Skogafoss
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Panoramic photo by Tom Mills EXPERT Taken 16:54, 24/04/2008 - Views loading...

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Skogafoss

The World > Europe > Iceland

Tags: landmark

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The waterfall Skógafoss, is situated in the south of Iceland at the cliffs of the former coastline.

The Skógafoss is one of the biggest and most beautiful waterfalls of the country with a width of 25 meters and a drop of 60 meters. Due to the amount of spray the waterfall consistently produces, a single or double rainbow is normally visible on sunny days. According to legend, the first Viking settler in the area, Þrasi Þórólfsson, buried a treasure in a cave behind the waterfall. A local boy found the chest years later, but was only able to grasp the ring on the side of the chest before it disappeared again.

Read more about the Skogafoss here.

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Nearby images in Iceland

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A: Skogafoss

by Tom Mills, less than 10 meters away

The waterfall Skógafoss, is situated in the south of Iceland at the cliffs of the former coastline. T...

Skogafoss

B: Skogafoss, Iceland

by Iván Ferenczy, 110 meters away

A very scenic waterfall at the south part of Iceland. The water drops from 60 m height, that is highe...

Skogafoss, Iceland

C: Skógafoss

by David Rowley, 140 meters away

Skógafoss

D: Skogafoss Waterfall, Skogar, South Iceland

by Brian Richards, 150 meters away

The Skógafoss is one of the biggest waterfalls in Iceland with a width of 25 metres (82 feet) and a d...

Skogafoss Waterfall, Skogar, South Iceland

E: Rainbow at Skógafoss (Iceland)

by Jürgen Matern, 150 meters away

Skógafoss is a waterfall in the south of Iceland. With a width of 25 meters (approx. 82 feet) it drop...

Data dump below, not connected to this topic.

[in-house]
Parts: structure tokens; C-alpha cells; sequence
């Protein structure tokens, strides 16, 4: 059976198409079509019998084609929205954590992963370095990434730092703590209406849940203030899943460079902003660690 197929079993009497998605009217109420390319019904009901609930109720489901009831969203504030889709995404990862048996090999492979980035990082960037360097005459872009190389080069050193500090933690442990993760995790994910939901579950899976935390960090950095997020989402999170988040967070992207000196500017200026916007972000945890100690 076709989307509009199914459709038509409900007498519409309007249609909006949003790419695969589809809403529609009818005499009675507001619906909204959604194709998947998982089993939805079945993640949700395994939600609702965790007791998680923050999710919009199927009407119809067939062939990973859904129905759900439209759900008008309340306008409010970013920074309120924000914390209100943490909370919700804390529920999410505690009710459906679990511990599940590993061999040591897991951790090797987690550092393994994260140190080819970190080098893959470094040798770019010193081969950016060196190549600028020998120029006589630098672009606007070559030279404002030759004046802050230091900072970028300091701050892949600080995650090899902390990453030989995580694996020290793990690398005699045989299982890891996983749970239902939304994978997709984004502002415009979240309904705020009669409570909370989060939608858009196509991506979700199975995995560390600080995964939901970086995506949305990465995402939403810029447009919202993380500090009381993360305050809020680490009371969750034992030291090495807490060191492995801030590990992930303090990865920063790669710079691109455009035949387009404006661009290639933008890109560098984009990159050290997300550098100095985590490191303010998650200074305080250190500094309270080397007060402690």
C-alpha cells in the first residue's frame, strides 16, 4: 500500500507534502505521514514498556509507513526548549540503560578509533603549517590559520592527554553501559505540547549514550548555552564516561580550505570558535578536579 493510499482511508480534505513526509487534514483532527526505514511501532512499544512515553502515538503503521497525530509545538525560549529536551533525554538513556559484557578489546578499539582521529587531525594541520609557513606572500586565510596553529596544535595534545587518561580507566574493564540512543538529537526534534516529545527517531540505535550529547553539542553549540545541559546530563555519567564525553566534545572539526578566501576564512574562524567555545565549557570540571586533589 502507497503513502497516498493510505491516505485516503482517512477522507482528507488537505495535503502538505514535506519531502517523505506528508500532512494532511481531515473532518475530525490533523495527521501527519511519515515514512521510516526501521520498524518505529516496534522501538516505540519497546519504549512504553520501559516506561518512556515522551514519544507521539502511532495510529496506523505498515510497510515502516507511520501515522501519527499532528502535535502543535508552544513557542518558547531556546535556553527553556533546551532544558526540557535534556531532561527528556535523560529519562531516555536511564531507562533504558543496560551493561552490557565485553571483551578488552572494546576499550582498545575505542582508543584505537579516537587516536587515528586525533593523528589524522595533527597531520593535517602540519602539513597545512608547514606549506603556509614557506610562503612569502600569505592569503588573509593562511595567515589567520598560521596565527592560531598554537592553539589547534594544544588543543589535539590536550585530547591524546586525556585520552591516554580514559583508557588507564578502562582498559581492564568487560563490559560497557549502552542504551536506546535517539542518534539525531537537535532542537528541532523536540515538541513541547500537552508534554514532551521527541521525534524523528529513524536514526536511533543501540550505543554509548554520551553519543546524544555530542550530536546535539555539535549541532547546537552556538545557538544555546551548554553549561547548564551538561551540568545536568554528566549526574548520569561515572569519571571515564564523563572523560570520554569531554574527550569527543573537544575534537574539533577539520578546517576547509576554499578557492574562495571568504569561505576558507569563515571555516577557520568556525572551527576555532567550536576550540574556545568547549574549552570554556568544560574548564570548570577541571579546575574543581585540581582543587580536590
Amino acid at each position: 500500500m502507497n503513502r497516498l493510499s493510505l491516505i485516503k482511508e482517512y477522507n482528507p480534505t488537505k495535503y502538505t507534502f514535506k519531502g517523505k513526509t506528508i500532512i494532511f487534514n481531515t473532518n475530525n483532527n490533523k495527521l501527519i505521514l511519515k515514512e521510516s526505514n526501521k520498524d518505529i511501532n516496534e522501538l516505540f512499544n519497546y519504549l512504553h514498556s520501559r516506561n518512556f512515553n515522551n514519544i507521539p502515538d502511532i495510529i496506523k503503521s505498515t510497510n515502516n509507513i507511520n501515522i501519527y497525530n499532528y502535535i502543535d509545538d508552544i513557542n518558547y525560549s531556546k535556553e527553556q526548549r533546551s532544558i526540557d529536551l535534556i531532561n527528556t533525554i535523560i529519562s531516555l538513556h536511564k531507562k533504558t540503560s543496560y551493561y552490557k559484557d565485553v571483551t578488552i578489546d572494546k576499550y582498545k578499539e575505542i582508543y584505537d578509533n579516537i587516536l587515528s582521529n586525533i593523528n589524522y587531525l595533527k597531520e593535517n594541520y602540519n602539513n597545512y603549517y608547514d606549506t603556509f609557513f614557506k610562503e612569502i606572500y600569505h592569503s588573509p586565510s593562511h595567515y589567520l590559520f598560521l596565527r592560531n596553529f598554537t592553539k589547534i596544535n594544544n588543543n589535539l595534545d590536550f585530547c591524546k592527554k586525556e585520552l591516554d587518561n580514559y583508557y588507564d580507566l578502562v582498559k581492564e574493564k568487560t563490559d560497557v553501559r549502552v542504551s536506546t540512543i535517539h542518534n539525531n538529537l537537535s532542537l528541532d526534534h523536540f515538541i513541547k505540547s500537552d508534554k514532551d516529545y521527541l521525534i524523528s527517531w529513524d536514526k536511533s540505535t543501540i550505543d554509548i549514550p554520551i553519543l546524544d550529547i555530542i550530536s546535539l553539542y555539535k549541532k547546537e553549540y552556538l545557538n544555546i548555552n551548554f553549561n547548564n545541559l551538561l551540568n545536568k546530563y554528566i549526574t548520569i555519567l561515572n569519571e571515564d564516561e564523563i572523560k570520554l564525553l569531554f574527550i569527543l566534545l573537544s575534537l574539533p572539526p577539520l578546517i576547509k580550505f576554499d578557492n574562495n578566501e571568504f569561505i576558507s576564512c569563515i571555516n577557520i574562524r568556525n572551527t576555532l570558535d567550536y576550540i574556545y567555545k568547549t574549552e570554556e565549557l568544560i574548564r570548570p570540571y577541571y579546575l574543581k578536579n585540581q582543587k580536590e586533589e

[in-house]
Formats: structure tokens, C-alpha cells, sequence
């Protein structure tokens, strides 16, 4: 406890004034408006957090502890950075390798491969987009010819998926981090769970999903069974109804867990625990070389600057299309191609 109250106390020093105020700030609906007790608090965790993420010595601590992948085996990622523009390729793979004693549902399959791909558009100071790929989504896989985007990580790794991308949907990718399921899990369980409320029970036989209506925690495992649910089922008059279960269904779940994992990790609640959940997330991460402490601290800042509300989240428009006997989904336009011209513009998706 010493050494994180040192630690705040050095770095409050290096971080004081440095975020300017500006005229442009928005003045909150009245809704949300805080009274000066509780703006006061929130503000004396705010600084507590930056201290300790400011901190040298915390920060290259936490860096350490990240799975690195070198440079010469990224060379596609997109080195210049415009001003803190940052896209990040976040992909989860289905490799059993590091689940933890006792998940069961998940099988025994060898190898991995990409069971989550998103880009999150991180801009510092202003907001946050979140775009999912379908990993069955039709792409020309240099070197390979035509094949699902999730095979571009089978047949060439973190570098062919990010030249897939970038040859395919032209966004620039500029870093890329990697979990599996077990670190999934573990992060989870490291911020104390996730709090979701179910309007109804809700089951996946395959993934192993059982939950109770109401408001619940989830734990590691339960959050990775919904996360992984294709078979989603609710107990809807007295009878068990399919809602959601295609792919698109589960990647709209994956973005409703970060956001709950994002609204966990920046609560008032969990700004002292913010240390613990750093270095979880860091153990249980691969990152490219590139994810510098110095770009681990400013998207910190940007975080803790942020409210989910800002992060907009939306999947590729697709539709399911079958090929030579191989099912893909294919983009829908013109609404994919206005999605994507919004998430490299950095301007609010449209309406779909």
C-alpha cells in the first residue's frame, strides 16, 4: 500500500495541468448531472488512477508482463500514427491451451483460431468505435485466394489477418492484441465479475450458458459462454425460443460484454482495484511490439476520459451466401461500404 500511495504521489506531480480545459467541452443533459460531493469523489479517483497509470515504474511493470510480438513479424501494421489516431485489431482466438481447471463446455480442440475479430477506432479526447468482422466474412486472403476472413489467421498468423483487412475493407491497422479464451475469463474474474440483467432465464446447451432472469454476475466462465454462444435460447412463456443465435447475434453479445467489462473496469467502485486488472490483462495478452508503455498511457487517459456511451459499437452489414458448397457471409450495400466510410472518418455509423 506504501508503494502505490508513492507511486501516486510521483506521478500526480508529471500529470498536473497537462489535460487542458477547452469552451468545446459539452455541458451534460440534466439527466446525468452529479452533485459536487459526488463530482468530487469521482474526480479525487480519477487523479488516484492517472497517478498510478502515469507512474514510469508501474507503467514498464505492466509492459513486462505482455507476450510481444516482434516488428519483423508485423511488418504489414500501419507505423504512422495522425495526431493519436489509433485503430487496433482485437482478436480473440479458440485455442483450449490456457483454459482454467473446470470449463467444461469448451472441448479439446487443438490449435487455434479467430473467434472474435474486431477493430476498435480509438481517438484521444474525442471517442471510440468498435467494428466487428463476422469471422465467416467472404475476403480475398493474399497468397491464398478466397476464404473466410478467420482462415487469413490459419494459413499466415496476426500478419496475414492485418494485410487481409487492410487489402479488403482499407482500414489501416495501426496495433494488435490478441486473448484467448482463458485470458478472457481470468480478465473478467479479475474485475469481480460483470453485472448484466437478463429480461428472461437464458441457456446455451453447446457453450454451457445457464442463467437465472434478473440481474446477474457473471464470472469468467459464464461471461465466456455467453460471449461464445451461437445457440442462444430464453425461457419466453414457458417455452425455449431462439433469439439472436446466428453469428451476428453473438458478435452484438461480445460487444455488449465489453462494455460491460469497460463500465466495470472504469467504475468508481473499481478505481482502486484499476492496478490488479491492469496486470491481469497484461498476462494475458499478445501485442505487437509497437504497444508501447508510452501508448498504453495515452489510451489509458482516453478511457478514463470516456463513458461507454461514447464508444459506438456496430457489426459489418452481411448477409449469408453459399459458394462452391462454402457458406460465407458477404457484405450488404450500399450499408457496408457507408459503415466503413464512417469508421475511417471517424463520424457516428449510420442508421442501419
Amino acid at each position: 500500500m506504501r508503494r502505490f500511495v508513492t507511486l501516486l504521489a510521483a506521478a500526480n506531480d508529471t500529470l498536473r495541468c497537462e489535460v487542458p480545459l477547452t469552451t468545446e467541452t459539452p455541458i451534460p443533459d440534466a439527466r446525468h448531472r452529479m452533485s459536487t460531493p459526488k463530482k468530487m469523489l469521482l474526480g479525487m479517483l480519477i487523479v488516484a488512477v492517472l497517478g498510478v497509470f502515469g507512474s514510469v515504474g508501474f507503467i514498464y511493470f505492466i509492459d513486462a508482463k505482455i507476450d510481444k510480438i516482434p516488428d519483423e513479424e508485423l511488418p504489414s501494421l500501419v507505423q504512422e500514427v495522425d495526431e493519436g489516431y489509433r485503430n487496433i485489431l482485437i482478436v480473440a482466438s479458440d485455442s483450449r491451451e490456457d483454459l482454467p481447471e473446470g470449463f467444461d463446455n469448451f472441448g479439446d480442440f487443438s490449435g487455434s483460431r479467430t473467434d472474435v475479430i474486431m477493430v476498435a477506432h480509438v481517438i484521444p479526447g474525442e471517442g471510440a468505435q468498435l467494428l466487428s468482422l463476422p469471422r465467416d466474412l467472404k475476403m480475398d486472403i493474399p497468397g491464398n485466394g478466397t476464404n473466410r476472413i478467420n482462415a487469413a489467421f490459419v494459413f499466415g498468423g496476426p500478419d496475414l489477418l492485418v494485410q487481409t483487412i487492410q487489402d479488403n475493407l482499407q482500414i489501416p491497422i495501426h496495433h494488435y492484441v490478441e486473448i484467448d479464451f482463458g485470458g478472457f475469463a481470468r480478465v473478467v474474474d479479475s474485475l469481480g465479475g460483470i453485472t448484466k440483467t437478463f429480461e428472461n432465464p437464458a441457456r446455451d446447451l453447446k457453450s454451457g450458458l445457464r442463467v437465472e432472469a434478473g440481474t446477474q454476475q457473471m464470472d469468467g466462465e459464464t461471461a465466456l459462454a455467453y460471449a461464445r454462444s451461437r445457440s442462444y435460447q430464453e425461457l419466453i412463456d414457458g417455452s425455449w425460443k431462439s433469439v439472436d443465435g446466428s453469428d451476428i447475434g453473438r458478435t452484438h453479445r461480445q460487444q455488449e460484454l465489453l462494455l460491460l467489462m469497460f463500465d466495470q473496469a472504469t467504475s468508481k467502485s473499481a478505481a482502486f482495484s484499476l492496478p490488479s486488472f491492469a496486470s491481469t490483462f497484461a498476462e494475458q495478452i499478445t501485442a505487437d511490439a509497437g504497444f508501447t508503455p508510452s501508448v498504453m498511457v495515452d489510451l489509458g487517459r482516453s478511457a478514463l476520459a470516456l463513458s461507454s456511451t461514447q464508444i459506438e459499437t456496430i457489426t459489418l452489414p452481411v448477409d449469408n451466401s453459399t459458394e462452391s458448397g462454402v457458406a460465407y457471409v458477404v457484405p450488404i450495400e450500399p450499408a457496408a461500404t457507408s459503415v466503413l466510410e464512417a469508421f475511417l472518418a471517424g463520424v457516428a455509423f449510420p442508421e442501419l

Rainbow at Skógafoss (Iceland)

F: Skogafoss Waterfall

by Jan Vrsinsky, 160 meters away

Roaring water falling from 60 meters high creates with its width of 25 meters one of the biggest wate...

Skogafoss Waterfall

G: Skógafoss Falls, Iceland 2013 Part 2

by Gavin Farrell, 160 meters away

Shot 18' from the bottom of Skógafoss Falls, Iceland 2013

Skógafoss Falls, Iceland 2013 Part 2

H: 140130 Skogarfoss Cascade

by Louis-Alexis Fontaine, 180 meters away

Skógafoss (pronounced [ˈskou.aˌfɔs]) is a waterfall situated on the Skógá River in the south of Icela...

140130 Skogarfoss Cascade

I: Skogar

by Christian Obel, 190 meters away

Skogar

J: Skógafoss Falls, Iceland 2013

by Gavin Farrell, 220 meters away

Shot 18' from the new lookout deck next to Skógafoss Falls, Iceland 2013

Skógafoss Falls, Iceland 2013

This panorama was taken in Iceland, Europe

This is an overview of Europe

Europe is generally agreed to be the birthplace of western culture, including such legendary innovations as the democratic nation-state, football and tomato sauce.

The word Europe comes from the Greek goddess Europa, who was kidnapped by Zeus and plunked down on the island of Crete. Europa gradually changed from referring to mainland Greece until it extended finally to include Norway and Russia.

Don't be confused that Europe is called a continent without looking like an island, the way the other continents do. It's okay. The Ural mountains have steadily been there to divide Europe from Asia for the last 250 million years. Russia technically inhabits "Eurasia".

Europe is presently uniting into one political and economic zone with a common currency called the Euro. The European Union originated in 1993 and is now composed of 27 member states. Its headquarters is in Brussels, Belgium.

Do not confuse the EU with the Council of Europe, which has 47 member states and dates to 1949. These two bodies share the same flag, national anthem, and mission of integrating Europe. The headquarters of the Council are located in Strasbourg, France, and it is most famous for its European Court of Human Rights.

In spite of these two bodies, there is still no single Constitution or set of laws applying to all the countries of Europe. Debate rages over the role of the EU in regards to national sovereignty. As of January 2009, the Lisbon Treaty is the closest thing to a European Constitution, yet it has not been approved by all the EU states. 

Text by Steve Smith.

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